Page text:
Many of those who later filled the square might not have attended a legal march, but attended now to reclaim the right to protest. Following the Paris murders, anger seems to keep growing, feeding itself in a spiral. Speaking with French protesters there is a great deal of history of French police abusing protesters and many have become battle hardened. When a large number of angry and frustrated people gather and are confronted by a large number of police, violence is going to happen. It seems the more police, the more likely that violence will occur. Anger at capitalism as the root cause of inequality and environmental degradation has to be expressed. When unfairness builds, people are going to want to challenge and confront it and will look for opportunities to do so. To reclaim their power and respect in the face of unfairness, people seek action.

People have been taken from their homes without warrant, forbidden from travel, the COP21 protest legal team are under house arrest, even we are followed and Miranda’s accommodation was raided by armed police, just to get everyone’s ID.

Yesterday a few people began to throw the shoes representing the march at the police. The police tear gassed the crowd, and blocked the exits to the square. Miranda was one of the last people able to leave before the metro too was closed. Some people continued to throw things, anything that was to hand, including candles from the shrine. Police began to kettle protesters into a smaller area, sometimes slowly, sometimes with charges. In the process of kettling the crowd, the police trampled and broke many of the candles of the shrine. The police violently charged the few hundred strong crowd, including areas where nothing had been thrown from. One woman in her fifties told me, “We weren’t being violent, they kept charging us. They beat people with batons and then they would take someone and arrest them, it seemed random.” Over three hundred people were arrested, most of which are still in prison now.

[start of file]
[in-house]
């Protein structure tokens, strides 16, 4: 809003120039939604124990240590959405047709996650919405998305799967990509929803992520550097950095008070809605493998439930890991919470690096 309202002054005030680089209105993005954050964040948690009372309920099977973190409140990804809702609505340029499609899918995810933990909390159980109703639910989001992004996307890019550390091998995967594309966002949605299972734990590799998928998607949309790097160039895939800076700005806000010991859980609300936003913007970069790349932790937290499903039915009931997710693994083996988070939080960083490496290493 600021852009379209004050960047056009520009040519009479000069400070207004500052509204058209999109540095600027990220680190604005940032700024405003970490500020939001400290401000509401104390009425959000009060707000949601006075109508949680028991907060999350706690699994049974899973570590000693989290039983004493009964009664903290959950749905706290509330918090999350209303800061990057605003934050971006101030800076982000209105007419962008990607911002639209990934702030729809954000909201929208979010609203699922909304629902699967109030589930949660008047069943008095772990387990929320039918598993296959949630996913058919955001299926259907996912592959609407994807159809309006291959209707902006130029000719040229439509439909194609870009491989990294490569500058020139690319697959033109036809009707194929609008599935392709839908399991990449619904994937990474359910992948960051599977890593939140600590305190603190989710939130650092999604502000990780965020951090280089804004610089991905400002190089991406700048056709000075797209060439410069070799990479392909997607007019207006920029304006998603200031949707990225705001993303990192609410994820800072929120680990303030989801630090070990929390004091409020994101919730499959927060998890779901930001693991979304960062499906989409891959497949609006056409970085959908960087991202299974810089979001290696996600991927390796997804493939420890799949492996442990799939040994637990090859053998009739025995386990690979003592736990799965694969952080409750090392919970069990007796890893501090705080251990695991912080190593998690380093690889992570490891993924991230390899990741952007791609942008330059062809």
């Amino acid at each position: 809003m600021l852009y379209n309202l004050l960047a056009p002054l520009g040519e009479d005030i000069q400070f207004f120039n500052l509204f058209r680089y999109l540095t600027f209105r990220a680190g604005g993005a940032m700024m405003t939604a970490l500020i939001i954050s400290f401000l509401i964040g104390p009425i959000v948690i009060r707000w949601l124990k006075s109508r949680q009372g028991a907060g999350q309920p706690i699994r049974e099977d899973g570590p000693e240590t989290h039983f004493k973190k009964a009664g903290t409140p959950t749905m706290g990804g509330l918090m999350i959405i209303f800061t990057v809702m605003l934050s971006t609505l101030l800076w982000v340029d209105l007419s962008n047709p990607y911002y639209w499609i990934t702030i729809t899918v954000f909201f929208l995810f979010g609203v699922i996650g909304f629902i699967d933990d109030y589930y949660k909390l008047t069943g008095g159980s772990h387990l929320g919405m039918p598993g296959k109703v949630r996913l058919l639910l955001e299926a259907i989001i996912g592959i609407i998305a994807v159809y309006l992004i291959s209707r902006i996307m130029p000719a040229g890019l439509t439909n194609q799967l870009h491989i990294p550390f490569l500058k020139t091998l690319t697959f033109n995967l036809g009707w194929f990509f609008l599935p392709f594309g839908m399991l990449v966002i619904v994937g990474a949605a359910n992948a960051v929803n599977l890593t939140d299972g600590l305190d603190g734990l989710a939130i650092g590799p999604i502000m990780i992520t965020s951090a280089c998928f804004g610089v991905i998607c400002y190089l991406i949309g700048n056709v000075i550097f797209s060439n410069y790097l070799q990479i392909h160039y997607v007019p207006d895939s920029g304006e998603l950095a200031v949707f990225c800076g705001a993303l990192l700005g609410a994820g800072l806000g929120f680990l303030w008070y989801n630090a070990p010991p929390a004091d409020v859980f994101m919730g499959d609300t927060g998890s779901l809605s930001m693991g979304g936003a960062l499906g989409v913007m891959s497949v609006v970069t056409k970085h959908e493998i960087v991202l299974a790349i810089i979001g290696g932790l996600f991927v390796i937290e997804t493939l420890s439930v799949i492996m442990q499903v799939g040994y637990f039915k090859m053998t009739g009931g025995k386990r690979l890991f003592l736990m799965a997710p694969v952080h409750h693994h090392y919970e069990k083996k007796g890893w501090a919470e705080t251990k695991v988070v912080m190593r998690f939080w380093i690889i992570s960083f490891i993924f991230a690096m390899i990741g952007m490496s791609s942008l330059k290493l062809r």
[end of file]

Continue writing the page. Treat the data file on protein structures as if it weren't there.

Repressing protest and violent policing will not reduce violence. Throwing shrine candles at police will not help address capitalism. This script is currently scheduled for a number of replays. If we don’t want repeat performances, we have to do things differently…

Bike convoy

There are bike convoys to the Paris climate summit both from within France but also from other countries, yet as a group of people with a political message they are in breach of the law against protest. I met up with the Belgium Climate Express group as they continued on after they were forbidden from entering Paris. Their banner reads “We continue”.

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The 300 strong group from Belgium IMG_0631found themselves without accommodation or food after the police pressurized their accommodation into not letting them stay. The group ranged in age from 18 to 56 and many people had not been involved in a long distance ride or public political expression before. 130 people decided to return to Belgium whilst 170 continued on, doing an epic two days worth of cycling in one day, splitting into small groups to make it into Paris. Sama and I joined their contact in France as he took food out to the group and we met them en route along the canal.